Baldwin chronicles a fourteen-year-old boy's discovery of the terms of his identity as the stepson of the minister of a storefront Pentecostal church in Harlem one Saturday in March of 1935. Baldwin's rendering of his protagonist's spiritual, sexual, and moral struggle of self-invention opened new possibilities in the American language and in the way Americans understand themselves.


Death Comes for the Archbishop by Willa Cather

In 1851 Bishop Latour and his friend Father Valliant are dispatched to New Mexico to reawaken its Catholicism. Moving along the prairies, Latour gently spread his faith, contending with the unforgiving landscape, derelict and sometimes openly rebellious priests, and his own loneliness. They leave converts, enemies, and occasionally ecstasy in their wake, but it takes a death for them to make their mark on the landscape forever.


As I Lay Dying by William Faulkner

As I Lay Dying is Faulkner’s harrowing account of the Bundren family’s odyssey across the Mississippi countryside to bury Addie, their wife and mother. Narrated in turn  by each of the family members—including Addie herself—as well as others the novel ranges in mood, from dark comedy to the deepest pathos.


Children of God: An American Epic by Vardis Fisher

Using historical figures as fictional characters, Fisher tells the story of Joseph Smith and Brigham Young, who, respectively, founded and preserved the religion of the Latter Day Saints.


Evensong by Gail Godwin

Margaret is the first woman pastor of All Saints Episcopal Church, her husband Adrian of a progressive high school. They are in a marital slump, yet are forced to turn their attention outward and respond to the needs of their North Carolina community. The appearance of three colorful misfits—an aggressive fundamentalist, a chatty 80-year-old itinerant Benedictine monk, and a 16-year-old delinquent—brings matters to a head.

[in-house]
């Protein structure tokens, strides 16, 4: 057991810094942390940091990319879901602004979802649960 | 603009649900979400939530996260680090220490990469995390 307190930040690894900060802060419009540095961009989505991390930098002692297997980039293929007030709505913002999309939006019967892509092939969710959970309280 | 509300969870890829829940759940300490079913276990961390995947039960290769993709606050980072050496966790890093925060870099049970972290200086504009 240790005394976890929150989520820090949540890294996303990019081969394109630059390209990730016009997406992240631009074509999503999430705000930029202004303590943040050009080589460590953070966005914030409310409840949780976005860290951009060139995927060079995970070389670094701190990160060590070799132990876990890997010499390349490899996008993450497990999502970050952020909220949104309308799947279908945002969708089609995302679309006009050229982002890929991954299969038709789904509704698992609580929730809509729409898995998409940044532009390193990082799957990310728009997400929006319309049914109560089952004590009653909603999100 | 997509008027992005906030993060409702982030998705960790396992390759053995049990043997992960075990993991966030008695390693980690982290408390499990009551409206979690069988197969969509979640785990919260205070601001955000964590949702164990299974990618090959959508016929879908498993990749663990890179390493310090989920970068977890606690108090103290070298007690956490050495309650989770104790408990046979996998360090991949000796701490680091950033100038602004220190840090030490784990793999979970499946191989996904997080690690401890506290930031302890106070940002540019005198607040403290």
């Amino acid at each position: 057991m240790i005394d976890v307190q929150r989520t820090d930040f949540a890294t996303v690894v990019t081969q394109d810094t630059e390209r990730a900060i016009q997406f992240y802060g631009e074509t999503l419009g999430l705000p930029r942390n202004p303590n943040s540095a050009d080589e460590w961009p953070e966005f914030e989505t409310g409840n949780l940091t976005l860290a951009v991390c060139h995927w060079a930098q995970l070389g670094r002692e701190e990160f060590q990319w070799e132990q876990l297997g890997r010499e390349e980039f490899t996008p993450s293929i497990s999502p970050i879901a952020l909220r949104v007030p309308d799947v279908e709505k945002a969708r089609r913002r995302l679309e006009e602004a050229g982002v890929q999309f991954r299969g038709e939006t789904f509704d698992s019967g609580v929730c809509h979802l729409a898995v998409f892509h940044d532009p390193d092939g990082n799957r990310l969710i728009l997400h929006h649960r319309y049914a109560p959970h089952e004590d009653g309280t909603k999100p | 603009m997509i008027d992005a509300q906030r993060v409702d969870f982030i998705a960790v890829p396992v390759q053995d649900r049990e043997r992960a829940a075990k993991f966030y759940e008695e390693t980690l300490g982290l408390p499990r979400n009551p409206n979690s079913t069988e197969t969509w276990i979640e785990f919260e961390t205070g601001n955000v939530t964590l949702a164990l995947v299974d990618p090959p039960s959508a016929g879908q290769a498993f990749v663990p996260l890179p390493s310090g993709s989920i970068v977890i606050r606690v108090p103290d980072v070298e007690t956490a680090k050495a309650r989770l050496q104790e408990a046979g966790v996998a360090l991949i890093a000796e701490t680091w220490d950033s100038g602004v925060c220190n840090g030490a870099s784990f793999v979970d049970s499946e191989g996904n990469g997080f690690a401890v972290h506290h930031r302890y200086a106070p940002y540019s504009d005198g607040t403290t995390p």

Father Melancholy’s Daughter by Gail Godwin

Father Melancholy's Daughter is widely recognized as one of the author's most poignant and accomplished novels -- a bittersweet and ultimately transcendent story of a young girl's devotion to her father, the rector of a small Virginia church, and of the hope, dreams, and love that sustain them both in the wake of the betrayal and tragedy that diminished their family.


The Scarlet Letter by Nathaniel Hawthorne

In a village in Puritan New England, Hester Prynne is a young woman who has borne an illegitimate child. Hester believes herself a widow, but her husband, Roger Chillingworth, returns to New England very much alive and conceals his identity. He finds his wife forced to wear the scarlet letter A on her dress as punishment for her adultery. Chillingworth becomes obsessed with finding the identity of his wife's former lover.


A Prayer for Owen Meany by John Irving

In the summer of 1953, two eleven-year-old boys—best friends—are playing in a Little League baseball game in Gravesend, New Hampshire. One of the boys hits a foul ball that kills the other boy’s mother. The boy who hits the ball doesn’t believe in accidents; Owen Meany believes he is God’s instrument. What happens to Owen, after that 1953 foul ball, is extraordinary and terrifying.


The Crucible by Arthur Miller

Based on real events during the Salem Witch Trials in Puritan New England, Arthur Miller's play uses the destructive power of socially sanctioned violence unleashed by the rumors of witchcraft as a powerful parable about McCarthyism.


The Violent Bear It Away by Flannery O’Connor

The orphaned Tarwater and the schoolteacher Rayber, defy the prophecy of their dead uncle--that Tarwater will become a prophet and baptize Rayber's young son, Bishop. A series of struggles ensues: Tarwater fights a battle against his faith and the voices calling him to be a prophet while Rayber tries to draw Tarwater into a more "reasonable" modern world. Both wrestle with the legacy of their dead relatives and lay claim to Bishop's soul.